The proposal for the new recommendations has been publicly discussed by the ICRP since 1999. Critics claim that the 1990 recommendations work well and that no substantial change to the basic system is needed. It has also been argued that the previous application of the collective dose ought to be retained, and that the introduction of a general exclusion level for very small doses has not been satisfactory justified.
SEE ALSO Radiation;Regulatory Toxicology.
International Commission on Radiological Protection. (1991). 1990 Recommendations of the International Commission on Radiological Protection–ICRP Publication 60. Oxford: Pergamon Press. Contains the basic principles of the ICRP 1990 recommendations, which have had a profound influence on radiation protection internationally.
International Commission on Radiological Protection. (1998). International Commission on Radiological Protection: History, Policies, Procedures. Oxford: Elsevier Science. A comprehensive work on the history and operations of the ICRP.
International Commission on Radiological Protection. (2003). "The Evolution of the System of Radiological Protection: The Justification for the New ICRP Recommendations." Journal of Radiological Protection 23: 129–142. Describes the proposed ICRP 2005 recommendations.
Mould, Richard F. (1993). A Century of X-rays and Radioactivity in Medicine: with Emphasis on Photographic Records of the Early Years. Bristol, PA: Institute of Physics Publishing. A thorough description of the history and development of radiation protection.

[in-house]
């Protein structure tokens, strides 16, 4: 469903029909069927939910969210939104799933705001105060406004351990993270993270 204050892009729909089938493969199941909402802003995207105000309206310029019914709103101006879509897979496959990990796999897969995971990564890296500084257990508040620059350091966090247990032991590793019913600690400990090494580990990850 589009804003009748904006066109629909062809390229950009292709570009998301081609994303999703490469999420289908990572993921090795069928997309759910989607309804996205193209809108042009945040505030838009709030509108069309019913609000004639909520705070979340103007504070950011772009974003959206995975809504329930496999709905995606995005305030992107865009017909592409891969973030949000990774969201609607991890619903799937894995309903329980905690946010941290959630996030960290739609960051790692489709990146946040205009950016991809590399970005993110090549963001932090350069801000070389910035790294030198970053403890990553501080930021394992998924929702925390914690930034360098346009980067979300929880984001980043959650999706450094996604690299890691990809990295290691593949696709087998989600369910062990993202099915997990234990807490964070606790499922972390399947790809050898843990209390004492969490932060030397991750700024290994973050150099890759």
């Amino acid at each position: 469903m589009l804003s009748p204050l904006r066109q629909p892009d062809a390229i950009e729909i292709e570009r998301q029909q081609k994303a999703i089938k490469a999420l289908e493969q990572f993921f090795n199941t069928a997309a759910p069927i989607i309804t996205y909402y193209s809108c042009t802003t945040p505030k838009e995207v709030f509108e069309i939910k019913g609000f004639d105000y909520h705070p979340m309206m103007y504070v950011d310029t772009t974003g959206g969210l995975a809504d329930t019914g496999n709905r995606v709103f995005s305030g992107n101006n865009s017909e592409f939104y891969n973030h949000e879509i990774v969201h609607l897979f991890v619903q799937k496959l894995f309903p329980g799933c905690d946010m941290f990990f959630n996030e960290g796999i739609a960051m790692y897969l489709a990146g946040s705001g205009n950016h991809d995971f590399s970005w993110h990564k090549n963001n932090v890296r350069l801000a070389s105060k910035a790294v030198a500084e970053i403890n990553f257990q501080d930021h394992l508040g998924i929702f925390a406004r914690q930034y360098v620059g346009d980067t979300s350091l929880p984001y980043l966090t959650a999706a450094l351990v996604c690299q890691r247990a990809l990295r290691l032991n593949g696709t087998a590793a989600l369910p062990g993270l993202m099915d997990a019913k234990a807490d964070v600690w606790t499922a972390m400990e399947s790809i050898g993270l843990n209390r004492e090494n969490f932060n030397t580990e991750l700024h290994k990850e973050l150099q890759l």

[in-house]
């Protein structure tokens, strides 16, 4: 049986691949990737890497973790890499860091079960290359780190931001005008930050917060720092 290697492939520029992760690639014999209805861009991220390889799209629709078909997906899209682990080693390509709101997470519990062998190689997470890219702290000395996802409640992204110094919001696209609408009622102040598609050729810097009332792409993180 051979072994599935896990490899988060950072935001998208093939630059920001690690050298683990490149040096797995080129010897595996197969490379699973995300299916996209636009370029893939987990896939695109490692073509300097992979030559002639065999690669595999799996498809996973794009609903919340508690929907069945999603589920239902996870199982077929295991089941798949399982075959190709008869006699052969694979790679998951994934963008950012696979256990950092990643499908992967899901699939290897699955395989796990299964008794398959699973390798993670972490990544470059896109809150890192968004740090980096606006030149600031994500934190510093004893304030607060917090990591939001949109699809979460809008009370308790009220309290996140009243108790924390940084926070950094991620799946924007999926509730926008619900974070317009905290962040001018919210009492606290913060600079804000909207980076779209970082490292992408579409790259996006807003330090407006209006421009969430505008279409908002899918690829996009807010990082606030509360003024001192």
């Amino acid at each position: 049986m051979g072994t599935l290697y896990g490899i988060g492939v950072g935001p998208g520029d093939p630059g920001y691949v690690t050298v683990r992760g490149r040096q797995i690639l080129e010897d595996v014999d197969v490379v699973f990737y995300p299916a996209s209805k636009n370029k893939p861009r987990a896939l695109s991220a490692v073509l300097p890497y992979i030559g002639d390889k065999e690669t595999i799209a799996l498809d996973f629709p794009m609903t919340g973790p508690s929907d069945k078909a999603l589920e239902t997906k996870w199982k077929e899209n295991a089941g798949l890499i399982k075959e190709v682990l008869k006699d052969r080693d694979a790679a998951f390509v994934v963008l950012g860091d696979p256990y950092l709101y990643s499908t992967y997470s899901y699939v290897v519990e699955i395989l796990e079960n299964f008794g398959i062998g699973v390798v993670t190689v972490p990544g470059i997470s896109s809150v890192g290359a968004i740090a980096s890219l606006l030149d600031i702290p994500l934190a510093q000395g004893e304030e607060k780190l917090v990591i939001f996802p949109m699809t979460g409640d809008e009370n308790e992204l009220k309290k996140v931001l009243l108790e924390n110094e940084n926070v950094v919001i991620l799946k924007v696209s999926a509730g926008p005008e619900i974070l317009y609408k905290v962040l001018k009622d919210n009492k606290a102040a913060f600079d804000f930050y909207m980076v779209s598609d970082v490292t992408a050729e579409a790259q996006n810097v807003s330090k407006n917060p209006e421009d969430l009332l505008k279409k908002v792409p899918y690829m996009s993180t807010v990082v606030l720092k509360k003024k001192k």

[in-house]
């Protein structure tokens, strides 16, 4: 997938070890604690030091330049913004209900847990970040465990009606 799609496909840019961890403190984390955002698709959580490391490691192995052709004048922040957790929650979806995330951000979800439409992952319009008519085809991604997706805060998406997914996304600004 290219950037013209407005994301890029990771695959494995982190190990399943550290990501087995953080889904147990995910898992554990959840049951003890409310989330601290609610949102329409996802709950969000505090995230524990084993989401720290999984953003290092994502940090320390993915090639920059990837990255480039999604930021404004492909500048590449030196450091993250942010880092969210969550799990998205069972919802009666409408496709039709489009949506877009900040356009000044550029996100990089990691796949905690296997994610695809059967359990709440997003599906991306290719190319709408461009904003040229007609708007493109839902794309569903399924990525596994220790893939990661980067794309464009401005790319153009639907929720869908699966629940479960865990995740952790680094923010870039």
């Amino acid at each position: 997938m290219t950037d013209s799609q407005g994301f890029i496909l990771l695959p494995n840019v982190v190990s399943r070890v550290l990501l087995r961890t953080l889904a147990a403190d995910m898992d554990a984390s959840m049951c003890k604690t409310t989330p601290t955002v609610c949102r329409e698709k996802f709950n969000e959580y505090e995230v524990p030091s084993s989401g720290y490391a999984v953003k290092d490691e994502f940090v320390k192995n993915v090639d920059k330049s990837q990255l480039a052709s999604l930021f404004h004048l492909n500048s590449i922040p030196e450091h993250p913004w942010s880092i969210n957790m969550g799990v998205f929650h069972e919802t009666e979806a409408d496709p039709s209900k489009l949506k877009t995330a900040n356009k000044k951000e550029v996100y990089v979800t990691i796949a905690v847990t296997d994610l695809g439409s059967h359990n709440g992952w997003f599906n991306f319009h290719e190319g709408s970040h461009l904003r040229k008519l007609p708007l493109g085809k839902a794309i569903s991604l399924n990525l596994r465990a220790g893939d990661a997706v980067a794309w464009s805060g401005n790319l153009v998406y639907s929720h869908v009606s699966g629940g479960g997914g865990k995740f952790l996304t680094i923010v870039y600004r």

Sowby, David, and Jack Valentin. (2003). "Forty Years On: How Radiological Protection Has Evolved Internationally." Journal of Radiological Protection 23: 151–157. Gives an overview of international organizations in radiation protection and describes the development of the ICRP recommendations since 1950.
Taylor, Lauriston S. (1979). Organization for Radiation Protection: The Operations of the ICRP and NCRP 1928–1974. Springfield, VA: National Technical Information Service. Provides a detailed account of the early relations between the ICRP and the U.S. organization NCRP (National Council on Radiation Protection and Measurements).
Wikman, Per. (2004). "Trivial Risks and the New Radiation Protection System." Journal of Radiological Protection 24: 3–11. Contains a review of the proposed ICRP 2005 recommendations from an ethical and philosophical perspective.
International Commission on Radiological Protection. Available from www.icrp.org.